China on Thursday justified the arrest in Hong Kong of a 90-year-old Catholic cardinal under national security law, an act that sparked international outrage and heightened concern over the worsening repression in the financial center. One of Asia’s most prominent Catholic clerics, retired prelate Joseph Zen, was among a group of pro-democracy movement figures arrested on Wednesday for “colluding with foreign forces”.
Also arrested were singer Denise Ho, LGBTQ rights activist, lawyer Margaret Ng and academic Hui Po-keung, the latter at the airport as he prepared to leave for Europe where he had got a university post. “The individuals involved are suspected of conspiring to collude with foreign countries or foreign forces in order to endanger national security – an act of a serious nature,” the Office of the Commissioner, who represents the Ministry of Foreign Affairs, said in a statement. foreign from Beijing to Hong Kong.
All four were arrested for having participated in the management of a now dissolved fund, the “612 Humanitarian Relief Fund”, intended to finance the defense of activists arrested during the huge pro-democracy demonstrations which shook the former British colony in 2019.
“A terrible and shocking escalation”
Beijing has put an end to this vast protest movement and transformed Hong Kong, long considered a bastion of freedom of expression, into a territory under the growing influence of authoritarian China. Joseph Zen and the other three figures, all released on bail Wednesday evening, join more than 180 Hong Kongers arrested under the drastic national security law imposed by Beijing in June 2020. Those charged are usually not released on bail and can be sentenced to life imprisonment.
Read also: John Lee, a policeman close to China at the head of Hong Kong
Several Western countries have accused China of wanting to put an end to the freedoms that it had nevertheless undertaken to respect in the territory after the return of the former British colony in 1997. The United States called on Beijing “to stop target those who defend Hong Kong” and the Vatican said “to follow the evolution of the situation with extreme attention”. The Canadian Minister of Foreign Affairs described this wave of arrests as “deeply worrying” and the head of diplomacy of the European Union Josep Borrell expressed his “great concern”.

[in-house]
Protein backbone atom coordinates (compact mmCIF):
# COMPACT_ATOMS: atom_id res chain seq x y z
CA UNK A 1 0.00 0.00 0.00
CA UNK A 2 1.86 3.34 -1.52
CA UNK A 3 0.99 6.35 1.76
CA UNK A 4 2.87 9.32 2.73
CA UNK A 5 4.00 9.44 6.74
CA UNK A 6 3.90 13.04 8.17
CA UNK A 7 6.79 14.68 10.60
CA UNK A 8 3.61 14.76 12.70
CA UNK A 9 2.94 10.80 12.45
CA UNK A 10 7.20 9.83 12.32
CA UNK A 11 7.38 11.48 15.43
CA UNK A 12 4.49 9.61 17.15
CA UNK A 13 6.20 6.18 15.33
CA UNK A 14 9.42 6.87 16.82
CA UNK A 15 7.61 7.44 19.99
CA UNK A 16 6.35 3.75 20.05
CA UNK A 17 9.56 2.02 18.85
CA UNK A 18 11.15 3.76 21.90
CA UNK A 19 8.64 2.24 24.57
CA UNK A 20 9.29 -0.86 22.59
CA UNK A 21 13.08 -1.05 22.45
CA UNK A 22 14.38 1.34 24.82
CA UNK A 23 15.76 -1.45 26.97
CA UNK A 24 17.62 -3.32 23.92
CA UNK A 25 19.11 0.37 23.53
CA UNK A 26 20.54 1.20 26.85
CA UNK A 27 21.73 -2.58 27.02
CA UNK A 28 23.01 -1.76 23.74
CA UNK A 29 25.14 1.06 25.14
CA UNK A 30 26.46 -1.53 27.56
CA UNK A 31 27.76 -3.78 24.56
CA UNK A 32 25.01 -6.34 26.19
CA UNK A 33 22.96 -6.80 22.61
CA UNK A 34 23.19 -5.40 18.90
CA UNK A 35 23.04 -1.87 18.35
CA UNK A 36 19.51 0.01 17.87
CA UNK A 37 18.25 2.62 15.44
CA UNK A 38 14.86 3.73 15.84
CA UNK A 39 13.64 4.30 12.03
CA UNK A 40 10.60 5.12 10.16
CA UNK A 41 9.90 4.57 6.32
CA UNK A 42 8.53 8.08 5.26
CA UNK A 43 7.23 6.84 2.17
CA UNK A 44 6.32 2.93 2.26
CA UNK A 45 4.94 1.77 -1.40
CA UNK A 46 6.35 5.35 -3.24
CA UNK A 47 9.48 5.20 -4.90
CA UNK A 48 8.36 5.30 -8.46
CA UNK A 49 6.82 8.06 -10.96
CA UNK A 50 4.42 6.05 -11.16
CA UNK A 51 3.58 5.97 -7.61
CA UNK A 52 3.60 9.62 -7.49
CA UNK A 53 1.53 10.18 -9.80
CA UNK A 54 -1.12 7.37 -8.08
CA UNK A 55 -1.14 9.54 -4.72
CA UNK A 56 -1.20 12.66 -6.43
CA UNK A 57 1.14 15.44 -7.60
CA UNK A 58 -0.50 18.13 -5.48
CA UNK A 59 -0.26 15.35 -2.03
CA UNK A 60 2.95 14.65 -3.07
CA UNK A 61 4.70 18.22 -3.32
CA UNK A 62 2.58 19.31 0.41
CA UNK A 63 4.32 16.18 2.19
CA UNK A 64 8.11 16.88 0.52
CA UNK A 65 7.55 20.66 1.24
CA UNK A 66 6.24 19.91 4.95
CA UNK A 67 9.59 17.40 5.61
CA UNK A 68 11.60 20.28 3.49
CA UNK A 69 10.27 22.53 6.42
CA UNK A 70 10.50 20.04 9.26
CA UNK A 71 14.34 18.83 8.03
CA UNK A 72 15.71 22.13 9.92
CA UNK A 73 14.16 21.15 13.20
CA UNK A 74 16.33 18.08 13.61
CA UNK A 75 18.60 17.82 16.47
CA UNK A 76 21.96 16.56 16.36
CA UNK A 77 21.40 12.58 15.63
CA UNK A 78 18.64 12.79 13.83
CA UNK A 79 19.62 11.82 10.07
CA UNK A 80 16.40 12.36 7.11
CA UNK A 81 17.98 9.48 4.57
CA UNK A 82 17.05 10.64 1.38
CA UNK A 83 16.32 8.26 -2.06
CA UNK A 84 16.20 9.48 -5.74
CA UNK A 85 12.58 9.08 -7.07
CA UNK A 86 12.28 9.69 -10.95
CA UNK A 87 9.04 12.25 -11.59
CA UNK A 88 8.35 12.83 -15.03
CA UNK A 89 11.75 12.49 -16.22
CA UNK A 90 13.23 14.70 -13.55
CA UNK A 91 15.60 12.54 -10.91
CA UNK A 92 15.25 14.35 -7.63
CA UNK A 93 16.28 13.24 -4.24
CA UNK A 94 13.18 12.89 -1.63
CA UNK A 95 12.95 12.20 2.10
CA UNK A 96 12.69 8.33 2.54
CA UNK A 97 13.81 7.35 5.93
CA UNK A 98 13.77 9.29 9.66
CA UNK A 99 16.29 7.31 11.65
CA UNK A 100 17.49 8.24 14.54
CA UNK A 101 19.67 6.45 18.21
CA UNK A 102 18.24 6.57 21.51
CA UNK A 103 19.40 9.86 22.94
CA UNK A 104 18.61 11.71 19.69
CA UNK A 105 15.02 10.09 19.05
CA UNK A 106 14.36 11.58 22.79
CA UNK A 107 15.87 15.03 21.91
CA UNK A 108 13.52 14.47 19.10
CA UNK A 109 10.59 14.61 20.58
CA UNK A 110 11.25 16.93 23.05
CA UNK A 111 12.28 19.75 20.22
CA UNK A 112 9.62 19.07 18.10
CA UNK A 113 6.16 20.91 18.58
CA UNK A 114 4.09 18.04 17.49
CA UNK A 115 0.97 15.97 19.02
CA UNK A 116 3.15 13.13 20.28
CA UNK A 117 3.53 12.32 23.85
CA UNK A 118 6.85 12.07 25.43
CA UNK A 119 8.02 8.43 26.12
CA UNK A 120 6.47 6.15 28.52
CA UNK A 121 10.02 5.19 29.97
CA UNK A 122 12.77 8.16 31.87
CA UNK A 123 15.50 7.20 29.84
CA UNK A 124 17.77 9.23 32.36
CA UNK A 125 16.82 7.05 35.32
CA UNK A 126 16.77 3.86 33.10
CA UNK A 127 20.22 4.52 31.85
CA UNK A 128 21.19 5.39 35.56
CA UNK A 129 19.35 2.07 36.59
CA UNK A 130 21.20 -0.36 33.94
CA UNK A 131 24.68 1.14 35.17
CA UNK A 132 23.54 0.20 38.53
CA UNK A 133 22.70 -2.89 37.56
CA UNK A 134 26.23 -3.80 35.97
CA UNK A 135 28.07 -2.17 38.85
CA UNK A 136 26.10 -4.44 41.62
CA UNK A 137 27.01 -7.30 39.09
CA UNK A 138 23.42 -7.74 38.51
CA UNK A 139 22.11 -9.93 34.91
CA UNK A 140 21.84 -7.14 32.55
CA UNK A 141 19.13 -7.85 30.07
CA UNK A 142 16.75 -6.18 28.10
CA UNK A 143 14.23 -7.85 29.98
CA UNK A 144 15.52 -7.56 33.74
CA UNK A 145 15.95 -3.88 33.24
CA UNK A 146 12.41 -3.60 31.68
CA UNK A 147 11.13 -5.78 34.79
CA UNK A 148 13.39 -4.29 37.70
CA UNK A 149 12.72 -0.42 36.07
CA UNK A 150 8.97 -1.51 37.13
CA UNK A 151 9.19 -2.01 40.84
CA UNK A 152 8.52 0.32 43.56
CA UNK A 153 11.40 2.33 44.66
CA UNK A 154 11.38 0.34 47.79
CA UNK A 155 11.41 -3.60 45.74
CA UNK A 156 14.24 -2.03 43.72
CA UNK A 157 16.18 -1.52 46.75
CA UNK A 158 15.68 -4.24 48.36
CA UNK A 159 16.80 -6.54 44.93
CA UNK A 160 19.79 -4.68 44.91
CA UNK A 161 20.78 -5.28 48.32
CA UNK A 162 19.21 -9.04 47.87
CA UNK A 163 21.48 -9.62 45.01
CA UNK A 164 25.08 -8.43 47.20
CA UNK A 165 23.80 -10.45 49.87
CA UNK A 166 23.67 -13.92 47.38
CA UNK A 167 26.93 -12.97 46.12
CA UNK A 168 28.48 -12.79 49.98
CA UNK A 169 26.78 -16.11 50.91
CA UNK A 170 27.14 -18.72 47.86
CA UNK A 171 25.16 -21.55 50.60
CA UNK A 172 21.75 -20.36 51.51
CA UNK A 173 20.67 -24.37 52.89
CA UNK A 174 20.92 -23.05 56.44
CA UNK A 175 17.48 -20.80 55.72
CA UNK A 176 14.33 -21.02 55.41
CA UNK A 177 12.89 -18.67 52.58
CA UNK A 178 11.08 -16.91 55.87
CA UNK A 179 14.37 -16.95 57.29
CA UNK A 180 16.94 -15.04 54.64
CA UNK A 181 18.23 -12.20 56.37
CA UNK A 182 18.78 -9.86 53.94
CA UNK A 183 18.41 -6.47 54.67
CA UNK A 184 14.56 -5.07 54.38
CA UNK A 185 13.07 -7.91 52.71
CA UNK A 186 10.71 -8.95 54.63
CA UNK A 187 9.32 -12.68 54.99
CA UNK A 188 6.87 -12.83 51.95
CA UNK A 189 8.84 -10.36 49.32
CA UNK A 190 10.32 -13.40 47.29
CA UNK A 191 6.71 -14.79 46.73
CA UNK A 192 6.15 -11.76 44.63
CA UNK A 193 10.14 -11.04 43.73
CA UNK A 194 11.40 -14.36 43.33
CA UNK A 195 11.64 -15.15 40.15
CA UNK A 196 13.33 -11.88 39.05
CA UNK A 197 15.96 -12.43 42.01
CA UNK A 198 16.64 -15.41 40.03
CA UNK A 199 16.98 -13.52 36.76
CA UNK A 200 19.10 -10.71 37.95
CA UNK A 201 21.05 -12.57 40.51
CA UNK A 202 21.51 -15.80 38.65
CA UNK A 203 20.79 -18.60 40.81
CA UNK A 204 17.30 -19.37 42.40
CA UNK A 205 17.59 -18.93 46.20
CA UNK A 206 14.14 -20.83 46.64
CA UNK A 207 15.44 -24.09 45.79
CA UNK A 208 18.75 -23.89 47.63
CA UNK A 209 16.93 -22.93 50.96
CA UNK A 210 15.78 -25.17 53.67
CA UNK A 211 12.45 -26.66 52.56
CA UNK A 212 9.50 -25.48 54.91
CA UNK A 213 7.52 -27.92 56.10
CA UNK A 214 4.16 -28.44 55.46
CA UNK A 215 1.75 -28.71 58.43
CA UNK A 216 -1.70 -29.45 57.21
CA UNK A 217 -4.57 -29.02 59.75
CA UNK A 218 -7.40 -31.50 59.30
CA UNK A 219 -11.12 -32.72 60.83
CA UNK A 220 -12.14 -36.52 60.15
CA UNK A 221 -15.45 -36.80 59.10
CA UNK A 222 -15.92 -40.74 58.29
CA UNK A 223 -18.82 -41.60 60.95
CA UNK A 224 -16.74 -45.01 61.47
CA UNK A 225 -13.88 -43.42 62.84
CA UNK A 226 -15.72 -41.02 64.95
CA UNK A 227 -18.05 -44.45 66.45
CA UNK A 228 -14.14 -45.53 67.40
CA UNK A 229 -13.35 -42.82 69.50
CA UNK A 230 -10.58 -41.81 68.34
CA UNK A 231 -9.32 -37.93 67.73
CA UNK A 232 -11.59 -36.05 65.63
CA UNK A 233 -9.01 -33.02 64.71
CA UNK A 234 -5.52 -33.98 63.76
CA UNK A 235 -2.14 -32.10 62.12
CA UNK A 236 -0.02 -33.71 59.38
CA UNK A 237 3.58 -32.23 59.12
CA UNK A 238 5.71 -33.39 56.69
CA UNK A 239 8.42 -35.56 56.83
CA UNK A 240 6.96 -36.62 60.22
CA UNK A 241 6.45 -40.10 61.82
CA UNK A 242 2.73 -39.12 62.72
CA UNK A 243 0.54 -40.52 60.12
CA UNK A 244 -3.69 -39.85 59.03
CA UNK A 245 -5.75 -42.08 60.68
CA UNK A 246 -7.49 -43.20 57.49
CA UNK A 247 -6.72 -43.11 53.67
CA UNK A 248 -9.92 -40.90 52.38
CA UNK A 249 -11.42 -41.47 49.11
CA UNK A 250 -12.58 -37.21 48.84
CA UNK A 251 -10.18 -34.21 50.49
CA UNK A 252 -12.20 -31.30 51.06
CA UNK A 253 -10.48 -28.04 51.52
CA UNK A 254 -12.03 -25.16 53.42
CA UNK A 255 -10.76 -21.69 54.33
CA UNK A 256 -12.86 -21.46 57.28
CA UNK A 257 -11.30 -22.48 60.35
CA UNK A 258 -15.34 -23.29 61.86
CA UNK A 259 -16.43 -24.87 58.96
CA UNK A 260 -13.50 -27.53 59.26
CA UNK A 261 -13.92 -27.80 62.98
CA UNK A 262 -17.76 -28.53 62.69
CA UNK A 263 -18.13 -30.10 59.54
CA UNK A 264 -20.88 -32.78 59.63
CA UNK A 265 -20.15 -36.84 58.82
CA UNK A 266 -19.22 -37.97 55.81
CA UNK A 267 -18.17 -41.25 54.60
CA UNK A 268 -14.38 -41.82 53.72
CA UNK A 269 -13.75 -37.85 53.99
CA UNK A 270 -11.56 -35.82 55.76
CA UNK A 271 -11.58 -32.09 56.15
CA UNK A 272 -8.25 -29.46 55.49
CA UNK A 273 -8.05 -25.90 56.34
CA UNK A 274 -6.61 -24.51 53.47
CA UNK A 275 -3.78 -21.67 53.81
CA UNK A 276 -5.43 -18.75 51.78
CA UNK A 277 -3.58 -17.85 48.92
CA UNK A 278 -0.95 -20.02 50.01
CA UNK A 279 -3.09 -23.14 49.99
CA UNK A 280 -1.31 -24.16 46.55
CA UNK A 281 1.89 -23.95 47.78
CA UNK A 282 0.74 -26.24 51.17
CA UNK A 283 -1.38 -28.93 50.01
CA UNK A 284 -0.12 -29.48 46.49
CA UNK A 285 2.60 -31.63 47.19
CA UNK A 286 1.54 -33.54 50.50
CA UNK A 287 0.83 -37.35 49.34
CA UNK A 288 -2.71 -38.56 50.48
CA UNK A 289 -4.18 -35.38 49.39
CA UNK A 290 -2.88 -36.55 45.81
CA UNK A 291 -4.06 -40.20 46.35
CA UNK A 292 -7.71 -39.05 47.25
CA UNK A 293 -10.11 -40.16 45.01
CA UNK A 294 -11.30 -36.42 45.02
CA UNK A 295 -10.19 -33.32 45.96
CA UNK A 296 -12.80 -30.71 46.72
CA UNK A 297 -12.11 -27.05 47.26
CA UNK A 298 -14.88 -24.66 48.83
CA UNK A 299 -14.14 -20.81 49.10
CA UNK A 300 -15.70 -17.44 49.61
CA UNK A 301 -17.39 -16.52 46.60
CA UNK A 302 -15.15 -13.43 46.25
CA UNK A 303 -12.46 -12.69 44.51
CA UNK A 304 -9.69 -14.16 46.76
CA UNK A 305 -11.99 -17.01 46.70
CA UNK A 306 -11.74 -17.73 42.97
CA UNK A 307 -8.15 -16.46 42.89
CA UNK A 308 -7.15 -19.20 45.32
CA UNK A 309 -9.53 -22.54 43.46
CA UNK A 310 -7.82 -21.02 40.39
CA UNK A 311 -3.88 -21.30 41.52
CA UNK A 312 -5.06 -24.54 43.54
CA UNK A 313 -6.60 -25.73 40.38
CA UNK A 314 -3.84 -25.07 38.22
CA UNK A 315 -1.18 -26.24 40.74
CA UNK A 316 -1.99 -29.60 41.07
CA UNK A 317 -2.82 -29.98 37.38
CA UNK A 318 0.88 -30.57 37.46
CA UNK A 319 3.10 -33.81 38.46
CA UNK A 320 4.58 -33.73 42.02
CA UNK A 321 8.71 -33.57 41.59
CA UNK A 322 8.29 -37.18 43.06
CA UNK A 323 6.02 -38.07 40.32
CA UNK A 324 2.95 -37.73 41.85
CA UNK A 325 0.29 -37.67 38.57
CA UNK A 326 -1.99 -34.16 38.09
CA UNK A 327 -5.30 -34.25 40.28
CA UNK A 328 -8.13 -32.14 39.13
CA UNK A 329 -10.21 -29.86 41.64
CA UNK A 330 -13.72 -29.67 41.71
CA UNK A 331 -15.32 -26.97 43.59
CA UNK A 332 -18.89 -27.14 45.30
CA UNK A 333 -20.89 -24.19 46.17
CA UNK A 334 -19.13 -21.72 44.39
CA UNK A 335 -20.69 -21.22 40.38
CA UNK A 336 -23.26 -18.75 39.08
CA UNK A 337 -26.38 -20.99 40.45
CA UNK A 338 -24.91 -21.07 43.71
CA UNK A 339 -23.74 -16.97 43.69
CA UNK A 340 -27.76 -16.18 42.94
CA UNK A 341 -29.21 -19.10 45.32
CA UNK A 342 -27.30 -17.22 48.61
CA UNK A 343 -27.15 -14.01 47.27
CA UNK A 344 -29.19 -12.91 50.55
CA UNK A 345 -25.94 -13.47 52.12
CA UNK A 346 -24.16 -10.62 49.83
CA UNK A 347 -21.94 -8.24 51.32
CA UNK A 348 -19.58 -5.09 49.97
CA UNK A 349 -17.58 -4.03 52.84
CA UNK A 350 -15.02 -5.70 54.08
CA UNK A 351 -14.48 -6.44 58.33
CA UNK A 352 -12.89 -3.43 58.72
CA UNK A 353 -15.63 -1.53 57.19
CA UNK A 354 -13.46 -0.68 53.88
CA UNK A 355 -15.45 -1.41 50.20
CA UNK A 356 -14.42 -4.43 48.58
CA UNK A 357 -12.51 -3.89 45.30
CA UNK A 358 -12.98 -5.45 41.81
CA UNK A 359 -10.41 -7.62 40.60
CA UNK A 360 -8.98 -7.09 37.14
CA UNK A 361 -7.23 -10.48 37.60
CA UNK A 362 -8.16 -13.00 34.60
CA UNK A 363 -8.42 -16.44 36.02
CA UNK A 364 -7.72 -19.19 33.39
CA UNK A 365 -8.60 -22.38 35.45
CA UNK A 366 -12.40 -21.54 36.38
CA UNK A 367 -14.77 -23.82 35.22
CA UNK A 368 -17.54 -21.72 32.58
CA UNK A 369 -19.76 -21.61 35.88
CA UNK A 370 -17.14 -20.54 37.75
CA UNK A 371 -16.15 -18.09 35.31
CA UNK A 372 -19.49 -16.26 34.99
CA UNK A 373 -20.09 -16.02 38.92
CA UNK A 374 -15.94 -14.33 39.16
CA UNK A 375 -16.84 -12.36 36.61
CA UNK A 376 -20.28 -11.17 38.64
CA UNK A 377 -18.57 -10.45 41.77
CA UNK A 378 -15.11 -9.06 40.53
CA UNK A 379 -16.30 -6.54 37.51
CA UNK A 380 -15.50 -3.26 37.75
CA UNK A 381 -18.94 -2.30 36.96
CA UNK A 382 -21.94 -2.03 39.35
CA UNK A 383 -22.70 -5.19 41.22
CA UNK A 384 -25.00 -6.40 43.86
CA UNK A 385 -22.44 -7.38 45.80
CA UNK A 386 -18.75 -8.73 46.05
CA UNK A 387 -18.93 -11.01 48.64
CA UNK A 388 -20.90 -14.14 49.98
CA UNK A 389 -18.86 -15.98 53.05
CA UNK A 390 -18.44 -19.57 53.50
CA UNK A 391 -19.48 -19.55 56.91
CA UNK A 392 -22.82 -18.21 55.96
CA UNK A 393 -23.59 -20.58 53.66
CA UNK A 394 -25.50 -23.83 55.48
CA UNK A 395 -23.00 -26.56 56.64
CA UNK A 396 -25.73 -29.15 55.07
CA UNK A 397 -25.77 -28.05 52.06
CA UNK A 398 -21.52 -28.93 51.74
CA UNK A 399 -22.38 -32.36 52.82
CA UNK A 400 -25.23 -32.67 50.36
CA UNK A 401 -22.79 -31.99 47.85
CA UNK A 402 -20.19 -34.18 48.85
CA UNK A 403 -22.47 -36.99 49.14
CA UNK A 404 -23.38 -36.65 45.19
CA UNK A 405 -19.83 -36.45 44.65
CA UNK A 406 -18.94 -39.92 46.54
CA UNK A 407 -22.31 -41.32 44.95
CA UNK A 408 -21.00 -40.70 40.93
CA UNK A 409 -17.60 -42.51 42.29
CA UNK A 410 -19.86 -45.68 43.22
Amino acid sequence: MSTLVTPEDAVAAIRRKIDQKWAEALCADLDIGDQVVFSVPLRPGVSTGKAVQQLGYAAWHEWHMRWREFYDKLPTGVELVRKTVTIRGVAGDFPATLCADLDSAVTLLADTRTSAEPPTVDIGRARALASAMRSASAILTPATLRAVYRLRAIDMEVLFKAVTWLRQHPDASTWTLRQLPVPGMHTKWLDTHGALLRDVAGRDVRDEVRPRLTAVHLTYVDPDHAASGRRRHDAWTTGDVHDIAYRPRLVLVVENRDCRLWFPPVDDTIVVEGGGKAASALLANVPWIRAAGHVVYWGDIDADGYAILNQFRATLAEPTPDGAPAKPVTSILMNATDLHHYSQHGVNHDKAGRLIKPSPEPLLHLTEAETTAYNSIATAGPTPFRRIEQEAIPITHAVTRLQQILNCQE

The rights organization Human Rights Watch denounced a “shocking new decline for Hong Kong”. “Even considering that the repression has recently worsened in Hong Kong, these arrests constitute a terrible and shocking escalation,” added Amnesty International.
“Sword of Damocles”
Cardinal Zen had left Shanghai after the communists came to power in China in 1949 and had become the bishop of Hong Kong, where some 400,000 Catholics live. He had notably criticized the compromise reached between the Holy See and Beijing concerning the appointment of bishops in China, and has long been known as a tireless defender of the pro-democracy movement. In recent years, the Catholic hierarchy in Hong Kong, including the successors of Zen, has been much less virulent towards Beijing.
The interview of Joseph Zen by “Le Temps” in 2006:
His arrest sent shockwaves through the Catholic community in Hong Kong which, unlike on the mainland, is free to practice its faith without state control. “Cardinal Zen’s arrest is a blow to the whole Church in Hong Kong, China and the world,” Franco Mella, 73, an Italian missionary based in Hong Kong, told AFP. “It has become apparent that there is a sword of Damocles over Zen and the other members of the church.” Laura, a laywoman visiting a church on Thursday, said worshipers fear Hong Kong will become like China in matters of religion.
Ta Kungpao, a nationalist newspaper dependent on Beijing’s Hong Kong Liaison Office, published an article on Thursday detailing “six crimes” allegedly committed by the group and its defense fund. He also reported a donation of 1.3 million Hong Kong dollars (158,000 euros) fromApple Daily, a pro-democracy newspaper forced to close last year after its assets were frozen under the security law. Most of the alleged facts mentioned by Ta Kungpao occurred before the enactment of this law which is not intended to be retroactive. The fund was dismantled last year after national security police demanded access to information about its donors and beneficiaries.